Tuesday, October 30, 2007

Mom Entreprenuers

More and more moms are finding that starting their own business is the best way to find family friendly work. According to a recent article I came across, a study by the Center for Women's Business Research reported that women own nearly half of the privately held businesses in the United States. Further, one in every eleven women is an enterprenuer!

Kaye Bowles, the author of the article, suggested that more women start businesses because of the flexibility that your own business offers. I agree. I see more and more moms (and dads) starting their own business because of the frustration of working for someone else.

I know I've shared many examples of how my own business has helped me find the flexibility I need. Again tomorrow I've been able to easily rearrange my schedule to make it to my kids' school Halloween parties. There is just something about that feeling of control that really helps you feel that you are doing well for your family.

The article points out, however, that you must pursue a business opportunity that you are passionate about. While you have control over your schedule, you still have to work hard to make a business succeed. If you don't like what you're doing, your family will sense it. Work that causes you to bring home frustrations is often not very family friendly.

Saturday, October 27, 2007

Staying In

It is a rainy, cold Saturday afternoon and I couldn't be happier. We attended a Halloween Party for the kids this morning, but we have no other plans the rest of the day. I have on a cozy sweatshirt and fuzzy slippers on and I have my feet up in my favorite recliner getting ready to watch a movie with my son.

On days like this, I ask myself why we have to be so busy all of the time. Sometimes I feel like I just go from one commitment to the next, never actually enjoying what I do. I feel stressed out a lot, and I know that it is all self-induced. That is, I stretch myself thin, trying to keep my kids involved in things and always trying to accomplish as much as possible in a day.

It helps me sometimes to read books by 'real' moms that aren't always trying to be the perfect supermom. Here are some of my favs:
  • Confessions of a Slacker Mom by Muffy Mead-Ferro
  • The Three Martini Playdate by Christie Mellor
  • Operating Instructions by Anne Lamott

Any other good ones out there?

Thursday, October 25, 2007

Who You Know

When it comes to finding family friendly work, it s not always what you know that is important. Most often, it is who you know. Finding a job using your network of contacts has many advantages.

For example, through your network you can often learn of job opportunities that have not yet been made available to the public. Often jobs are filled through referrals before an advertisement is placed. Further, you can often learn through a contact if a company actually lives up to its' family friendly claims.

Many traditional opportunities for networking exist. You can go to parties that you are invited to, or try to stay after an important meeting to get to know key players at your company.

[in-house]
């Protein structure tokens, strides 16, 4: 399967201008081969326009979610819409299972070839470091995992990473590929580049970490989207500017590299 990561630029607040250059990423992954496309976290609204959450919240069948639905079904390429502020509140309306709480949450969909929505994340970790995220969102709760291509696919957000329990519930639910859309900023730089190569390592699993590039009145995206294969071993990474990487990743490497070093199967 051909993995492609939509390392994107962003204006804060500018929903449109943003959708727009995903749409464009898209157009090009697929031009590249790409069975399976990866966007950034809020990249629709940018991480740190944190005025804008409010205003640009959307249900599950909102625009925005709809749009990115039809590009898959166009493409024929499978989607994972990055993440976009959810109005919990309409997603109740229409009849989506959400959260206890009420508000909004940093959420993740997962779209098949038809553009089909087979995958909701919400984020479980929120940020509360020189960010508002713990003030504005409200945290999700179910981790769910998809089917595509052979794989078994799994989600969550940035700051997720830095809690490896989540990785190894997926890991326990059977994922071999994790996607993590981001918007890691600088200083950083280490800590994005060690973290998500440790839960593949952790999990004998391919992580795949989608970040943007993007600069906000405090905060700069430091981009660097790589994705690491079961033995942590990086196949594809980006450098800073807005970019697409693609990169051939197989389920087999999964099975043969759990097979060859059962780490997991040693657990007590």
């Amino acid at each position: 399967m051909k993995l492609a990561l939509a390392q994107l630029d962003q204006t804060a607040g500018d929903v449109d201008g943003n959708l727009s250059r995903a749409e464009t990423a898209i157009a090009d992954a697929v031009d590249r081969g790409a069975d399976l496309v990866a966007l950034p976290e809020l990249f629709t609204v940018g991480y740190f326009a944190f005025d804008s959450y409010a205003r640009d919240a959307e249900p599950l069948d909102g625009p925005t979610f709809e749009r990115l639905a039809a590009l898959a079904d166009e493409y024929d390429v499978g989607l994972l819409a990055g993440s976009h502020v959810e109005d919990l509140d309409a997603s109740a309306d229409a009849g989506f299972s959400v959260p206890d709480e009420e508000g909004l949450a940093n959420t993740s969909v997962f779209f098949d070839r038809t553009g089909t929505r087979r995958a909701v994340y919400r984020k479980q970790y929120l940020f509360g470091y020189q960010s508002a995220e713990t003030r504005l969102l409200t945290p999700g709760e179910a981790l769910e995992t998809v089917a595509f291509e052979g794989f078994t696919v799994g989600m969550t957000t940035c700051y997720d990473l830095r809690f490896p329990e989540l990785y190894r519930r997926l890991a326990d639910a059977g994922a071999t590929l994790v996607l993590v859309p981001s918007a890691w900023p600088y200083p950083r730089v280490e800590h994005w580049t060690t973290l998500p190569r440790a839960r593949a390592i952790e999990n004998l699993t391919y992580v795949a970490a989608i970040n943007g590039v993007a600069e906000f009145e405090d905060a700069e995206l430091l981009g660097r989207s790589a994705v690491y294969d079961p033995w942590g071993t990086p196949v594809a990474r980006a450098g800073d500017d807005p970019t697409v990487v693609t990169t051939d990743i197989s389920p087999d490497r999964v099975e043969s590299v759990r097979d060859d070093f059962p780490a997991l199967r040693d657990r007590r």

But it is the Internet that has given us the most opportunity to network. There are of course the well known social networking sites such as Facebook or MySpace. But from a business perspective we are starting to see some more professional online networking opportunities as well.

For example, I have spent some time this evening updating my contacts on www.LinkedIn.com. It seems to be a widely used site that allows you to enter your personal network with the opportunity to expand your network through your own contacts.

If you have done your research and want to apply at a company that you think is family friendly, such a networking site can help you find the right contact to submit your resume to. And at the worst, you have established a few solid contacts on the way.

Tuesday, October 23, 2007

I Can't Help But Ask...

Every time I meet another parent, I rush to ask them about their work arrangement. I try to be casual, starting with "so what do you do?" From there, I have to know if they have any flexibility at work, and if they work in any kind of unique flexible arrangement I insist on asking for every detail.

When I was writing my book, people understood this uncontrollable need to learn about the different kinds of arrangements parents have negotiated. But even now that the book is finished, I still can't help my compulsion to learn about how other parents balance work and family. Obviously it is something I am passionate about, enought at least to write a book. But, I think it goes beyond that. In my own struggle to spend time with my kids without sacrificing my career, I find some comfort in learning that others have made efforts to find balance.

This week I chatted with two ladies with great work arrangements. Beth is an acocunt manager at a private airport. She works three, twelve-hour days (Sunday-Tuesday). Her husband works a traditional workweek and her parents watch her kids on Monday and Tuesday during the day. She is considered full-time and receives full benefits, but still gets to spend four full days a week with her kids.

Allison is a speech therapist, currently working just one day a week at a nursing home (second shift). She also fills in for other therapists on an occasional basis. While she has only a part-time income, she has complete flexibility and is able to keep her skills and licensing up-to-date so she can easiliy return to full-time work at any time she wants.

These are two from just this week. I am suprised on a regular basis about how many creative work arrangements parents have negotiated with their employers. I'm sure there are many more out there, and I plan to keep asking.

Saturday, October 20, 2007